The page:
I hope you feel my love from afar. You have been on my mind everyday. Knowing the depth of your despair, to lose a child. It is not the natural order of things. To bury a child is a pain you never get over. It is UNFAIR! I remember after Meggie passed. Very shortly after. We still had people here from the funeral. I was standing by the island. All of a sudden, I jogged down the hallway. I knew I heard her cough. She wasn't there. Even 3 years later, I will hear a sound, and I still will get up. Being so strong for Jim and his needs, because it is not a question, or an option. It is love. I so understand your love. Your Jim, is like my Scott. Our everything! Unless you have a love like that, you can not understand the gravity of even thinking it could be gone, so you do everything in your power to ensure Jim is taken care of. It is love. I wish I had words to even help comfort your utter soul breaking pain right now. I do not. I am by your side to stand with you, if only in love and spirit. Thanking God for you. Our friendship all of these years. For your angels Michael and Jon, and your love, Jim. I love you so much my friend.

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  3. #32
    Distinguished Community Member SuzE-Q's Avatar
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    Sending you strength and cyber support, Rose.

    I'm glad you and Jim have each other to help you through this difficult time.

    Without you and your devotion, your boys would never have experienced the quality of life that they did, you brought joy and comfort into their lives thanks to your unceasing and tireless efforts. Please never doubt how you impacted their lives in the best possible way. You made a big difference. And you had developed an inate ability to assess each situation to know how to respond to their needs. This ability arose from years of devoted care.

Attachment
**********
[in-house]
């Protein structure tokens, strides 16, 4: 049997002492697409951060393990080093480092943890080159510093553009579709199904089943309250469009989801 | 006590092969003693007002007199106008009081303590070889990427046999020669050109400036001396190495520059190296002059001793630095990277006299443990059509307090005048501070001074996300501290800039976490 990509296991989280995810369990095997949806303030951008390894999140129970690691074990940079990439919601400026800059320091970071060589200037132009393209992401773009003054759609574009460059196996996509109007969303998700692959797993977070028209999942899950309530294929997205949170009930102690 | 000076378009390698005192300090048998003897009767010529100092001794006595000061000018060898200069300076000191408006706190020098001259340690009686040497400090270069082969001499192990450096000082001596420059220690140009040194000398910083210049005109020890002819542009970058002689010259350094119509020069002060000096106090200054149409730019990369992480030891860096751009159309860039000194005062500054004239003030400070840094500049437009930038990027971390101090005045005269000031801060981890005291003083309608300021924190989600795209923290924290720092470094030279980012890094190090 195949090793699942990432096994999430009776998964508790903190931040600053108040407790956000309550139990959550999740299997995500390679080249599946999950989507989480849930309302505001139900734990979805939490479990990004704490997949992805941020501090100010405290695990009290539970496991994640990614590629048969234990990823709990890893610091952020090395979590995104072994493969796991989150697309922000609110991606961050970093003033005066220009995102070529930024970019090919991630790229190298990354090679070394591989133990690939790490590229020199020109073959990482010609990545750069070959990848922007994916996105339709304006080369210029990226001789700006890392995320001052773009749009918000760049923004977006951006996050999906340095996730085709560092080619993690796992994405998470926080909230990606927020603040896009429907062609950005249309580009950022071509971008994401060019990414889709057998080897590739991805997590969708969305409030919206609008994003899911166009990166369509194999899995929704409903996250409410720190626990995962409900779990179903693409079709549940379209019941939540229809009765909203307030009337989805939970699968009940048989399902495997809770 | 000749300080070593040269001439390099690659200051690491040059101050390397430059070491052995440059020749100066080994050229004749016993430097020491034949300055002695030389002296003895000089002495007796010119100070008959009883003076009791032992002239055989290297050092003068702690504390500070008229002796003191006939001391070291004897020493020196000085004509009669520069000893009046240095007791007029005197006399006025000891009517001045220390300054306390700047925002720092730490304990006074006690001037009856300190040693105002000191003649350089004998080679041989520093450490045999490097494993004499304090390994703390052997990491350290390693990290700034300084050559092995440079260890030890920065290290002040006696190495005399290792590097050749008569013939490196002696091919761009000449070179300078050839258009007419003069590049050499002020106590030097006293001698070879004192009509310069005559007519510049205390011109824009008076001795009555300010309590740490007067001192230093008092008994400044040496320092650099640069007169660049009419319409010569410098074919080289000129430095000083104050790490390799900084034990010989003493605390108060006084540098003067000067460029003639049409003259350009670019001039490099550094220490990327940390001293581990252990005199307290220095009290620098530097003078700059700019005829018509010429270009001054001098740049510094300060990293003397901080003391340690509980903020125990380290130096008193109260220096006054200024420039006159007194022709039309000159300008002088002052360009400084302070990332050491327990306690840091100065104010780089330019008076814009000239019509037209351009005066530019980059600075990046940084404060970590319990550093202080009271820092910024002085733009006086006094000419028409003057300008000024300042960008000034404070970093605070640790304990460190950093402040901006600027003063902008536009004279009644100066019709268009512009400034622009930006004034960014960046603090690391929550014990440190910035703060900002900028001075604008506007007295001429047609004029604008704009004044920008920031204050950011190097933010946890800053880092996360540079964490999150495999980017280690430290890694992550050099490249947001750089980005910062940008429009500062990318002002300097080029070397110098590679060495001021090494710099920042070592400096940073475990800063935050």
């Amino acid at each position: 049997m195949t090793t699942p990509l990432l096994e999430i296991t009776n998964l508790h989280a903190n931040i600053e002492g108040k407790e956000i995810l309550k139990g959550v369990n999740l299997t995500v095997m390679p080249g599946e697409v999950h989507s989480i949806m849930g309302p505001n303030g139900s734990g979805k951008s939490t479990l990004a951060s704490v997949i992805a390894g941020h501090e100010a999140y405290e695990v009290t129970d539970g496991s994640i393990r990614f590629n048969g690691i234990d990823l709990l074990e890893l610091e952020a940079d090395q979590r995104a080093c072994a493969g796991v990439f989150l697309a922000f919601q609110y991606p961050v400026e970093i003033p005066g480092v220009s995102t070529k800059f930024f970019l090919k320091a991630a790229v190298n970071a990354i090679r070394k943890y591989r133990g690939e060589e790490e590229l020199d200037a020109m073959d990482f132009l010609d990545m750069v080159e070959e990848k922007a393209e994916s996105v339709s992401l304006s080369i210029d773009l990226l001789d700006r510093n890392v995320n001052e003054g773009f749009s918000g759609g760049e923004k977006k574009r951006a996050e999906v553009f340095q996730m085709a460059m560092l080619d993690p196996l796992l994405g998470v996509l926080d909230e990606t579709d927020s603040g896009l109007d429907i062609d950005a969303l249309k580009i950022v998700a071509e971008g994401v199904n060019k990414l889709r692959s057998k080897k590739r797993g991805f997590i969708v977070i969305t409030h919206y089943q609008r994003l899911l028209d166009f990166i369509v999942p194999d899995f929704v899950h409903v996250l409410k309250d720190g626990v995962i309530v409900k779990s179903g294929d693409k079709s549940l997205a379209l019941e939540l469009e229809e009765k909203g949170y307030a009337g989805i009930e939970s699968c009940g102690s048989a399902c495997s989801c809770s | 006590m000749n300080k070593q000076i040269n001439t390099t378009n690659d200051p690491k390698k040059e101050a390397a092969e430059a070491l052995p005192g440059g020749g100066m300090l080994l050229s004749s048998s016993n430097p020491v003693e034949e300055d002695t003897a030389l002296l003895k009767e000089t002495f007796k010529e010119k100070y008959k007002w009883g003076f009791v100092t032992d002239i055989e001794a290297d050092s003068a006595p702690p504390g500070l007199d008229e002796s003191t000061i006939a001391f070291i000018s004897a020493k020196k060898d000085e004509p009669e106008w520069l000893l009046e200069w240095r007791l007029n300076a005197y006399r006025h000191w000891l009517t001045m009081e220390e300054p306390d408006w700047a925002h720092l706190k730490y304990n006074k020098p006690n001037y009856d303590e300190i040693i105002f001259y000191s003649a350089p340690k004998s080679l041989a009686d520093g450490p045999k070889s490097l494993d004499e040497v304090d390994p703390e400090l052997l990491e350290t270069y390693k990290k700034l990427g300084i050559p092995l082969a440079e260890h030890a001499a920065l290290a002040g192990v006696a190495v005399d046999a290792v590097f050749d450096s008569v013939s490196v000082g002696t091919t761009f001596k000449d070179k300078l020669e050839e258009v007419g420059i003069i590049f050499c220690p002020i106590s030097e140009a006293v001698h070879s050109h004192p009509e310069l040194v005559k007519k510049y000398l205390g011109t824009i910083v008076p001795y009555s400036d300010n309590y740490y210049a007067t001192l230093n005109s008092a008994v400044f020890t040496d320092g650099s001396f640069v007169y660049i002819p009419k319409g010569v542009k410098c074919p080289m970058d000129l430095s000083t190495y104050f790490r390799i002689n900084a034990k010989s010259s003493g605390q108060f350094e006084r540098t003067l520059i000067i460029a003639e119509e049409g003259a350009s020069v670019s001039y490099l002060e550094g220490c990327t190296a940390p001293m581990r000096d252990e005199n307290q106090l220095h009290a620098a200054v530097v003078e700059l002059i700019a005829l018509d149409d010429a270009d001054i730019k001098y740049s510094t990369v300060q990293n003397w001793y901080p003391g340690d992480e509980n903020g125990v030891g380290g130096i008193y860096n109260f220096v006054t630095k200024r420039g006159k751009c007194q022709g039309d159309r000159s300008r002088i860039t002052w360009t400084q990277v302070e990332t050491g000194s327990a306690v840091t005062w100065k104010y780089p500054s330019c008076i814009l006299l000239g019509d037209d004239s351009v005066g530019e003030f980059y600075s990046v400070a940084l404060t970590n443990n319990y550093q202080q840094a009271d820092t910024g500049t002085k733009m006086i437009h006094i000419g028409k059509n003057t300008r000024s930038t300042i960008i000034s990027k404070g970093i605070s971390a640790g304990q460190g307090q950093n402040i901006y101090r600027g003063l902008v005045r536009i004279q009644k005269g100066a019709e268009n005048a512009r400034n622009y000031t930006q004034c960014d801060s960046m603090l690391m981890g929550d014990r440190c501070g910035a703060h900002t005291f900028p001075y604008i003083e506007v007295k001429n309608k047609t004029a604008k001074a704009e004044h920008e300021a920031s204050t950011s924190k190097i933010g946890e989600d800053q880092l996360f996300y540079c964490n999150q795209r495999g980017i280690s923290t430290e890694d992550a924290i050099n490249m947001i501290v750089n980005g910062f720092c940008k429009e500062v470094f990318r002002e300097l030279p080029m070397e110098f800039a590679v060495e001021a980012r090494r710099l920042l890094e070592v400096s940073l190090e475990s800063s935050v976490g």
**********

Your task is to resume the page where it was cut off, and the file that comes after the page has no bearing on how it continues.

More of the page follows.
I am a strong believer that people leave us in a way they choose to in order to help the people they leave behind. I do not believe it was a coincidence that Jonathan left while you were having a nap, but were still close by. He had you near enough for him to feel comfortable in taking flight with his Angel wings, yet without you feeling you needed to "do" anything to prevent his journey.

    I hope you and Jim had a quiet day together. Sending you my love and comfort, dear lady.

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  5. #33
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    My dear Rose, how are you doing? How is Jim?
    I read something today from my friend Brad who is gay and is a playwright. He has just finished writing his memoirs. I wonder if maybe this resonates with you - you are sharing Jon with us.
    "During the worst of the plague (AIDS) years I never went to funerals. People said, "Go, find closure. Say goodbye." But I didn't want closure and I didn't want to say goodbye to people who shouldn't have been dead in the first place. I looked at funerals the same way I looked at crying for the dead, if I started I would never stop. I held onto each of my friends who died even as others let them go. I carried them with me. I thought of them frequently. I imagined what life might be like if they hadn't died. I had endless conversations with them in my head. I held them in my heart.